by the driver on the brake pedal is transmitted through valve in the existing air brake system for the purpose of the brake ?uid to the wheel cylinders mounted on the controlling a tractor semi-trailer combination along the axles. The driver obtains a sensory feedback in the form longitudinal direction [13]. The authors have used a of a pressure on his/her foot. If there is a leak in the linear model relating the vehicle speed to the throttle hydraulic brake system, this pressure will decrease and input/brake pressure to obtain controllers for speed the driver can detect it through the relatively easy tracking and vehicle following. The same arrangement motion of the brake pedal. In an air brake system, the of the brake system has been used for lateral control of application of the brake pedal by the driver meters out the tractor semi-trailer combination in [14].

    compressed air from a supply reservoir to the brake In Section 4, we shall observe from experimental data chambers. The force applied by the driver on the brake that much of the range of the brake chamber pressure is

    pedal is utilized in opening certain ports in the treadle attained in a very small range of the motion of the valve and is not used to pressurize air in the brake treadle valve plunger (~0.002 m). This fact coupled with system. This leads to a lack of variation in the sensory the lack of variation in the sensory feedback to the feedback to the driver in the case of leaks, worn brake driver, makes it very dif?cult for a driver to regulate the pads and other defects in the brake system. pressure in the air brake system to a desired value in a In the following pages, we present a control scheme reliable manner. The scheme that we present can be used based on a model for the pressure transients in the brake to automatically control the brake chamber pressure chamber of the air brake system. This control scheme required in a commercial vehicle under all braking will be used for modulating the pressure in the brake conditions.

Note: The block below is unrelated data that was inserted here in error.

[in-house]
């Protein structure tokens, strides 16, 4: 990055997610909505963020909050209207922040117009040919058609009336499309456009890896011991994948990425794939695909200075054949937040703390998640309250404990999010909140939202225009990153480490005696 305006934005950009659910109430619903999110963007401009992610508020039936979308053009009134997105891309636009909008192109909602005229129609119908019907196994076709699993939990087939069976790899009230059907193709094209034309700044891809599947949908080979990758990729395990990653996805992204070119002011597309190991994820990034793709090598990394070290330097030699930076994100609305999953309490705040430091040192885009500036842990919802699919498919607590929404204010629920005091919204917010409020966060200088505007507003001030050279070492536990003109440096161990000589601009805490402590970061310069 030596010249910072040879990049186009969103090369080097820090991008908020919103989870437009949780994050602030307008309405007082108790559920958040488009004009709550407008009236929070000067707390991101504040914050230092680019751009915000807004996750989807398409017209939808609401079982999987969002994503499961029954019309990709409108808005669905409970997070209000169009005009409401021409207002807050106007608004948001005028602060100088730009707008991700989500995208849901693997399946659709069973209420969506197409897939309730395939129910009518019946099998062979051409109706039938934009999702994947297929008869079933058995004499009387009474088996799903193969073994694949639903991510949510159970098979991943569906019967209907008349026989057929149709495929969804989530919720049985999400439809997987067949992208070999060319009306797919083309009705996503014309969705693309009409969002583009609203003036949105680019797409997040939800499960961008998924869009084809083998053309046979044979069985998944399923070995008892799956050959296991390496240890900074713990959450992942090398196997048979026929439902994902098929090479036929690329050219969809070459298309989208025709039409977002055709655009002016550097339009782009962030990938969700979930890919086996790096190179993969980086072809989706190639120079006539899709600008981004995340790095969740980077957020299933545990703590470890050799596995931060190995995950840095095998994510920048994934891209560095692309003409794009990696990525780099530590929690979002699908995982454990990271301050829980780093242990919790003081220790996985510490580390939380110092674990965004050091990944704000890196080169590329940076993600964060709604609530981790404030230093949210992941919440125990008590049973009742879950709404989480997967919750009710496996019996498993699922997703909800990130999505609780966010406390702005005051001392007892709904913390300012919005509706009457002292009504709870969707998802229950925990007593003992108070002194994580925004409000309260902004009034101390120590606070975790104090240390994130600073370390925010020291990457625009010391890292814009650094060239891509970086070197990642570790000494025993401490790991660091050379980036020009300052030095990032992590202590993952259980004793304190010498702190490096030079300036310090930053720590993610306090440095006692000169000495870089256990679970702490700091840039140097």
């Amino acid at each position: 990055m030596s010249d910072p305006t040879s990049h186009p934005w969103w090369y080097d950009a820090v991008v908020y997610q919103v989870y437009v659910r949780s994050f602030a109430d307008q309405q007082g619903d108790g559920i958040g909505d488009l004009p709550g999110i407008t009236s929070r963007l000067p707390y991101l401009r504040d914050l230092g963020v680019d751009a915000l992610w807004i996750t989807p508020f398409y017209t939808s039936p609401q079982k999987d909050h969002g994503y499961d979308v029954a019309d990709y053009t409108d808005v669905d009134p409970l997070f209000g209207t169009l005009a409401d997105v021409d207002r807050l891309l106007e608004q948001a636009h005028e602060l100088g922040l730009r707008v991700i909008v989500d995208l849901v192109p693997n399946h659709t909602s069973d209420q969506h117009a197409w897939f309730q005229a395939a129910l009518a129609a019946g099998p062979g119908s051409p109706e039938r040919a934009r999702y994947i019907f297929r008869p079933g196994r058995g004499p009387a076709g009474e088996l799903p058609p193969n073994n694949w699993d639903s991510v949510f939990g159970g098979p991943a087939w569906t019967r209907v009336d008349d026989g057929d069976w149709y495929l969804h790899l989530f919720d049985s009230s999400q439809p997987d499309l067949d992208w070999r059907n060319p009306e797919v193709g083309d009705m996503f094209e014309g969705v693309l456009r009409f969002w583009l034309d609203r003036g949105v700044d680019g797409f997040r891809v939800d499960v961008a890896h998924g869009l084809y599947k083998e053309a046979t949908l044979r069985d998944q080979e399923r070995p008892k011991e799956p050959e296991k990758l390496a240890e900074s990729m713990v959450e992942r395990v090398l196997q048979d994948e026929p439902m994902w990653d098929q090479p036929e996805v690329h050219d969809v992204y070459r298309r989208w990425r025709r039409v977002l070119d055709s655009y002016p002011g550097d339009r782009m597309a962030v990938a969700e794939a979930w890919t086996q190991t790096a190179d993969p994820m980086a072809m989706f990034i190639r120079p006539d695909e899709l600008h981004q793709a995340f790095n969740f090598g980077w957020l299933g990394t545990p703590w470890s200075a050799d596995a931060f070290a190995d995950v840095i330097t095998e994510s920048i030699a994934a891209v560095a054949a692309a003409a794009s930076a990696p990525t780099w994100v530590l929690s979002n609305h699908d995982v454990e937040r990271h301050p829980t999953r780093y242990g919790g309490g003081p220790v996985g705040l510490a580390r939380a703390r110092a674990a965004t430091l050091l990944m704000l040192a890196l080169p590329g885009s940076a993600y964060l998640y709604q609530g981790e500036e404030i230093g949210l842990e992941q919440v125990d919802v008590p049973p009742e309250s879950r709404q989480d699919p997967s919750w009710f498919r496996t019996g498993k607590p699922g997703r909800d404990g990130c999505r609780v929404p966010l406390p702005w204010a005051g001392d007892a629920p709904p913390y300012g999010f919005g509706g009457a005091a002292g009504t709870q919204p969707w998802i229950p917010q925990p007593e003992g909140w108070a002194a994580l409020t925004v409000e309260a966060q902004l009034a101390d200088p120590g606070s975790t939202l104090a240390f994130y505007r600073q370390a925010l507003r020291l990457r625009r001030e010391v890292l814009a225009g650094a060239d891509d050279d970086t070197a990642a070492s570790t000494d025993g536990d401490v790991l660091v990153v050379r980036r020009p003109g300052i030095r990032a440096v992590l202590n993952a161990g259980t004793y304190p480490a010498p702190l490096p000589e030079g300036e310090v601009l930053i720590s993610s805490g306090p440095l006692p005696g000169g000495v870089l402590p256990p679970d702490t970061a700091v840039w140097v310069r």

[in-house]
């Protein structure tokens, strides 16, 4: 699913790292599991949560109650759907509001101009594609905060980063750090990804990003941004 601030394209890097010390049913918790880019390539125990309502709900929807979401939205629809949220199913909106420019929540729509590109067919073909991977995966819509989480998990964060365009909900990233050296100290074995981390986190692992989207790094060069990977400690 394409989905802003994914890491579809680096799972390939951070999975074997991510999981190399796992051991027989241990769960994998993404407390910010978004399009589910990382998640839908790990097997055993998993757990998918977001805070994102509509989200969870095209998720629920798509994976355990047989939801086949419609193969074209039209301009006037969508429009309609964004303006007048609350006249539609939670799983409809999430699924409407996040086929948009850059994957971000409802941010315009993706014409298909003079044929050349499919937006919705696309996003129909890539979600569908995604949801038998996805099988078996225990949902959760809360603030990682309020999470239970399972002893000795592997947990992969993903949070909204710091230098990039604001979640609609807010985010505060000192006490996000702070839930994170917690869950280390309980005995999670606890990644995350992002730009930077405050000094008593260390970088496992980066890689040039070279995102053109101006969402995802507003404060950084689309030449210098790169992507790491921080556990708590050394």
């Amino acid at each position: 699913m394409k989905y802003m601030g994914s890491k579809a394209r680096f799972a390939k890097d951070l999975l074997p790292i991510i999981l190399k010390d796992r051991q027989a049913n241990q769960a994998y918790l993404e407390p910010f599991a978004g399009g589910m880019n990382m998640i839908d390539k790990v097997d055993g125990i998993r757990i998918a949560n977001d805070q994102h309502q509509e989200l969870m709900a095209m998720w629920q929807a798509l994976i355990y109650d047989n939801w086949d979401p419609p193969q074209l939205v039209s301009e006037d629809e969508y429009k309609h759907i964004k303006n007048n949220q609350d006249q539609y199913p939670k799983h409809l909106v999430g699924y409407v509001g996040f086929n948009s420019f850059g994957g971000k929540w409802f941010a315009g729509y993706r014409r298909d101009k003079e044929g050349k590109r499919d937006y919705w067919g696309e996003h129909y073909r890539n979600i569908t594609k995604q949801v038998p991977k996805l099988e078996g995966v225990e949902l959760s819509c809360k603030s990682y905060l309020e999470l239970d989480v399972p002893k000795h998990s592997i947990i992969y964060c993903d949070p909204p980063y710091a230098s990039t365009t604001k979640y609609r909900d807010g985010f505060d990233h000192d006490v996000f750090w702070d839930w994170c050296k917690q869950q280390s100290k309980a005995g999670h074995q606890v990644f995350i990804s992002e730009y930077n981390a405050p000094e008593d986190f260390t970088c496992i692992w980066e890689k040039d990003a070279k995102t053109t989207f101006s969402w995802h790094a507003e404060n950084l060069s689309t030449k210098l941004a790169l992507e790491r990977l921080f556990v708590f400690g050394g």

chamber and thus can be used to control the amount of 2 A brief description of the air brake system braking required during both normal and emergency and the experimental setup brake applications. A non-linear model of the pneu-

    matic subsystem of the air brake system that relates the A layout of the air brake system found in a typical pressure in the brake chamber to the treadle valve plu- tractor is presented in Fig. 1. An engine-driven air nger displacement and the supply pressure to the treadle compressor is used to compress air and the compressed valve has been developed and presented in [12]. Our air is collected in storage reservoirs. The pressure of the control scheme based on the non-linear model devel- compressed air in the reservoirs is regulated by a oped in [12], regulates the pressure in the brake chamber governor. Compressed air is supplied from these by controlling the motion of the treadle valve plunger. reservoirs to the treadle and relay valves. The driver We implement this control scheme on our experimental applies the brake by pressing the brake pedal on the setup and illustrate the results for a variety of test runs. treadle valve. This action meters out the compressed air We have developed our control scheme to conform to from the supply port of the treadle valve to its delivery the hardware components present in the air brake port. Then, the compressed air travels from the delivery system currently used in commercial vehicles. For the port of the treadle valve through air hoses to the brake purpose of implementing ACC on commercial vehicles, chambers mounted on the axles.